Your hair color may predict your future health, according to findings from a new study.

Researchers studying wild boars found that the animals with gray hair actually lived longer and led a healthier life.

However, the latest findings are more ominous for redheads. Researchers from Spain's Museo Nacional de Ciencias Naturales found that boars with more reddish hair tended to have more cell damage compared to gray boars.

The study, published in the July/August issue of the journal Physiological and Biochemical Zoology, revealed that red boars generally had higher levels of oxidative stress or damage that occurs as toxins from cell respiration accumulate over time.

Lead researcher Ismael Galván and his team explain that the connection between red fur and poor health could be because the process of producing reddish pigment uses up an essential antioxidant capable of fighting off foreign free radicals that causes oxidative stress of cell damage.

The latest findings could provide clues as to why red seems to be such a costly color in animals. Previous studies found that in humans, red hair and red pigments, or melanins, in skin are linked to higher rates of cancer.

"Given that all higher vertebrates, including humans, share the same types of melanins in skin, hair and plumage, these results increase our scant current knowledge on the physiological consequences of pigmentation," Galván said in a statement.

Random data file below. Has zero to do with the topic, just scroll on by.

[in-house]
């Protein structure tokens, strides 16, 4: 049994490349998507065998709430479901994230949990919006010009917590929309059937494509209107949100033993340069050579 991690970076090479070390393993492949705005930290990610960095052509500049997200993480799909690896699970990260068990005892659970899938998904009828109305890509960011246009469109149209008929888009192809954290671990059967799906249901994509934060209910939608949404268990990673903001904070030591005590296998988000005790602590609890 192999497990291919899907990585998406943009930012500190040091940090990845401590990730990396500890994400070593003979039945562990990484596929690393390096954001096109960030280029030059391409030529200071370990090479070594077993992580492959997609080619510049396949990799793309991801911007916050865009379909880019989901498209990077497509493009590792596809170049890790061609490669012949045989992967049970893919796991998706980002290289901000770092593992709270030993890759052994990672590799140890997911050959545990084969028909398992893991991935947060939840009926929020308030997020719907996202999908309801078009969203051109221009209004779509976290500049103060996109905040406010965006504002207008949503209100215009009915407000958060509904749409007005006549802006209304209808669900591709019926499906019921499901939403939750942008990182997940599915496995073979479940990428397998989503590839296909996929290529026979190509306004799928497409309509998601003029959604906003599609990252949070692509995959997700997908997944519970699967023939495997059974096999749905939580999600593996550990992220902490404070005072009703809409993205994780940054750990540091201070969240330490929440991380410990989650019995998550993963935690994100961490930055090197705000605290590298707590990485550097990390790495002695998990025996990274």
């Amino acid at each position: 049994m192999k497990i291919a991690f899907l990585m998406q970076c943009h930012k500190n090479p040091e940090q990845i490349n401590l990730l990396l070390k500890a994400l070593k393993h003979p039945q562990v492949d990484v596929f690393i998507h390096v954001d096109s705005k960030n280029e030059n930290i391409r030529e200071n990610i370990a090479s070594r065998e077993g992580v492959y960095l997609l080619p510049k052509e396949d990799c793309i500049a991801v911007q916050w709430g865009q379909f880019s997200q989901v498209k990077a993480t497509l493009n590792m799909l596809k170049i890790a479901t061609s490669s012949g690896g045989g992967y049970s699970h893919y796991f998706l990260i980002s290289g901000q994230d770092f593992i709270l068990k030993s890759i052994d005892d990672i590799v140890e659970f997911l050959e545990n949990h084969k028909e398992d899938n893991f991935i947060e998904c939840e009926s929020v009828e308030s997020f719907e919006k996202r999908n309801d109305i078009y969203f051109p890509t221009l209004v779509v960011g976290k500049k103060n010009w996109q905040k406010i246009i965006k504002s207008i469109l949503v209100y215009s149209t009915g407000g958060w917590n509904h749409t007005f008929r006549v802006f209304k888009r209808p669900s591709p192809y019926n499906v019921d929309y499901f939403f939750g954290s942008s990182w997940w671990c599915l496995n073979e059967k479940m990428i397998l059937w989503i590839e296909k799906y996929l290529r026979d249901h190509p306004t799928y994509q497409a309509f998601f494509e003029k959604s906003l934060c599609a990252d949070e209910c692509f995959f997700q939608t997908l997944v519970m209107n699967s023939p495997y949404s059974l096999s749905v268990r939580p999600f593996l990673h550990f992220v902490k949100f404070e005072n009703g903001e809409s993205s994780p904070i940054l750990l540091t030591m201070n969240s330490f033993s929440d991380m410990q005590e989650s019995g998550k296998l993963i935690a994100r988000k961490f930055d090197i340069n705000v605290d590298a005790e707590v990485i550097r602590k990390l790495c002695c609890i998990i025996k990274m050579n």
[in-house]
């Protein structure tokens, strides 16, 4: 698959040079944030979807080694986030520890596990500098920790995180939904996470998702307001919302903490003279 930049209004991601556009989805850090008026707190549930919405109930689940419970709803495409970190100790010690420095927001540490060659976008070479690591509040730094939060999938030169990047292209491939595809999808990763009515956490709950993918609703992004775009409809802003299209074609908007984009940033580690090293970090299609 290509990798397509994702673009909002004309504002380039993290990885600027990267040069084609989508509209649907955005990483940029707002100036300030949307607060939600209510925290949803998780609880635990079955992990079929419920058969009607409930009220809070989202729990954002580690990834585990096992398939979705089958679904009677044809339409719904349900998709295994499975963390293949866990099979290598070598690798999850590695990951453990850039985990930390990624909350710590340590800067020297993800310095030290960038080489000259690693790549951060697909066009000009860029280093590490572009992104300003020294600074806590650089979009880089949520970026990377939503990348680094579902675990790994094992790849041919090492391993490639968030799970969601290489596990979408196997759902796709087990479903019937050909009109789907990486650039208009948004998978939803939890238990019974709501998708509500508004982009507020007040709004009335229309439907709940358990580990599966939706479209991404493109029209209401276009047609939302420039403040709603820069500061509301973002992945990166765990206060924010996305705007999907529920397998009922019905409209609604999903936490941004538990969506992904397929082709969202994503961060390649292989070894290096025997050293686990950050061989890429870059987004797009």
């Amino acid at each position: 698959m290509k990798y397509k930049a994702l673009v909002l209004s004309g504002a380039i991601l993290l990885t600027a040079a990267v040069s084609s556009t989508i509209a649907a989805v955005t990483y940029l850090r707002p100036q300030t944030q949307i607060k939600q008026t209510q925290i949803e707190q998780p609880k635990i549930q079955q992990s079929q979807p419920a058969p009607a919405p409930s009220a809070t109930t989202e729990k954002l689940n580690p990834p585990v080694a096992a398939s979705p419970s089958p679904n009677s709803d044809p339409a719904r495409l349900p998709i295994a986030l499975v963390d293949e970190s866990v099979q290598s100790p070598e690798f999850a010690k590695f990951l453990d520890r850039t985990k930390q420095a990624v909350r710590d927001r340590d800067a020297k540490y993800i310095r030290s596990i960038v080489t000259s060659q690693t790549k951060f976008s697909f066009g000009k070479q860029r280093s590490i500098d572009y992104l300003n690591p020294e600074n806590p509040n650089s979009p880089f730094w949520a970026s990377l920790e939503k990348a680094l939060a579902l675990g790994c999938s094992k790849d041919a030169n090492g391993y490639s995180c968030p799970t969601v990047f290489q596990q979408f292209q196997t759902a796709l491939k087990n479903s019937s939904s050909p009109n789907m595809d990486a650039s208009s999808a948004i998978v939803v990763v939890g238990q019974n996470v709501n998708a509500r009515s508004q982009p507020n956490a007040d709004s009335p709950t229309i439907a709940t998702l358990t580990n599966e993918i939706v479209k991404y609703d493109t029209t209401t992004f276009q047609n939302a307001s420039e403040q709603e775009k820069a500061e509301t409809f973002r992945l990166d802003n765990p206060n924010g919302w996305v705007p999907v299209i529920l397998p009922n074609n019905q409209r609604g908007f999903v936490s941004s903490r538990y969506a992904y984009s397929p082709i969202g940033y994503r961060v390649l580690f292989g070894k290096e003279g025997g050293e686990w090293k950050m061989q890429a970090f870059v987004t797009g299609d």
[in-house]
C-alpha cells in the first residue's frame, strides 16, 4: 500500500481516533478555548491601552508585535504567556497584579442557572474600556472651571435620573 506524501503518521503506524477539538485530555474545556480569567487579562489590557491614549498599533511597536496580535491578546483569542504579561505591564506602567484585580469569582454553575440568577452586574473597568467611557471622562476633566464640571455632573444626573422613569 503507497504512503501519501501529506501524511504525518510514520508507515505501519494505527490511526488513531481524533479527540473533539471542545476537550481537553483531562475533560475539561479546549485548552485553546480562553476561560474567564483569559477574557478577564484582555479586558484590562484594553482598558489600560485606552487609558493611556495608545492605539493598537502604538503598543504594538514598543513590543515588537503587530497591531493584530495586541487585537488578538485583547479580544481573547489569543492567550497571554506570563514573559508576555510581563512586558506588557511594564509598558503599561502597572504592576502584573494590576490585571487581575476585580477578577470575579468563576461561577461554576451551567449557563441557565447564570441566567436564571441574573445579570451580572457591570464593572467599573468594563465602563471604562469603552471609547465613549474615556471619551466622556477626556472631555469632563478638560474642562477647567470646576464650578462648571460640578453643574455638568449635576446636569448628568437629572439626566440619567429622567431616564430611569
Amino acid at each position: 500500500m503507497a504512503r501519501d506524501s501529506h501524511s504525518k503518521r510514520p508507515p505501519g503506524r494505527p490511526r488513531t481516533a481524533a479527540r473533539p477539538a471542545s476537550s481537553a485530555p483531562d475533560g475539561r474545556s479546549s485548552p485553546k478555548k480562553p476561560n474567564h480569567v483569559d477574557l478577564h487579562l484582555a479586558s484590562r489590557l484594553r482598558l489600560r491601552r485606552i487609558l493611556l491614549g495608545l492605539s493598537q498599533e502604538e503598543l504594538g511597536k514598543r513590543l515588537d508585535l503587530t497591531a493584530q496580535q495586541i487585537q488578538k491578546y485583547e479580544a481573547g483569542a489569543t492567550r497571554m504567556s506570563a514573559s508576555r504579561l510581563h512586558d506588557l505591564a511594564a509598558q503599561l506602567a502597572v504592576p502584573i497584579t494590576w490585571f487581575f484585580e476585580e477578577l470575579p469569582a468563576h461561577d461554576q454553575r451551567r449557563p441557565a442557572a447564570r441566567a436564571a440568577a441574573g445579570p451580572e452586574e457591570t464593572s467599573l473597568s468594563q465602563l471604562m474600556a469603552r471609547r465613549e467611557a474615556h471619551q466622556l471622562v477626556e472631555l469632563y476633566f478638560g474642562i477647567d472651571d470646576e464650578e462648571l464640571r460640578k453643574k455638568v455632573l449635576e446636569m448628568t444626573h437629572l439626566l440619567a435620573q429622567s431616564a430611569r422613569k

Galván and his team examined two types of melanin: eumelanins and pheomelanins.

Eumelanins produces dark colors like brown and black and pheomelanins produce brighter colors like red or rich chestnut hues.

Unlike eumelanin, pheomelanin eats up a chemical called glutathione, or GSH, to produce the color.

GSH is a powerful intracellular antioxidant, which means it can halt the harmful chemical reaction of oxidation that cause free radicals and cause cellular damage.

Researchers were curious to see whether producing red hair would use up the antioxidant and leave the body's cells more vulnerable to free radicals.

The scientists studied a population of wild boars in Doñana National Park in southwestern Spain by measuring the boars oxidative stress in the animals' muscles, and found that the more pheomelanin, which produces reddish pigments, a boar had in its fur, the more likely it was to have less GSH in the muscle cells and more oxidative stress.

"This suggests that certain colorations may have important consequences for wild boars," Galván said. "Pheomelanin responsible for chestnut colorations may make animals more susceptible to oxidative damage."

However, grey hair, a consequence from not having as much melanin, appeared to signal good health in wild boars.

"As with human hair, wild boars show hair graying all across their body fur," Galván said. "But we found that boars showing hair graying were actually those in prime condition and with the lowest levels of oxidative damage."

"Far from being a sign of age-related decline, hair graying seems to indicate good condition in wild boars," he said

However, researchers noted that previous studies have suggested that grey hair in other animals can be caused by cellular stress, and damage to melanocytes or the body's pigment-producing cells may explain why roots turn grey with age.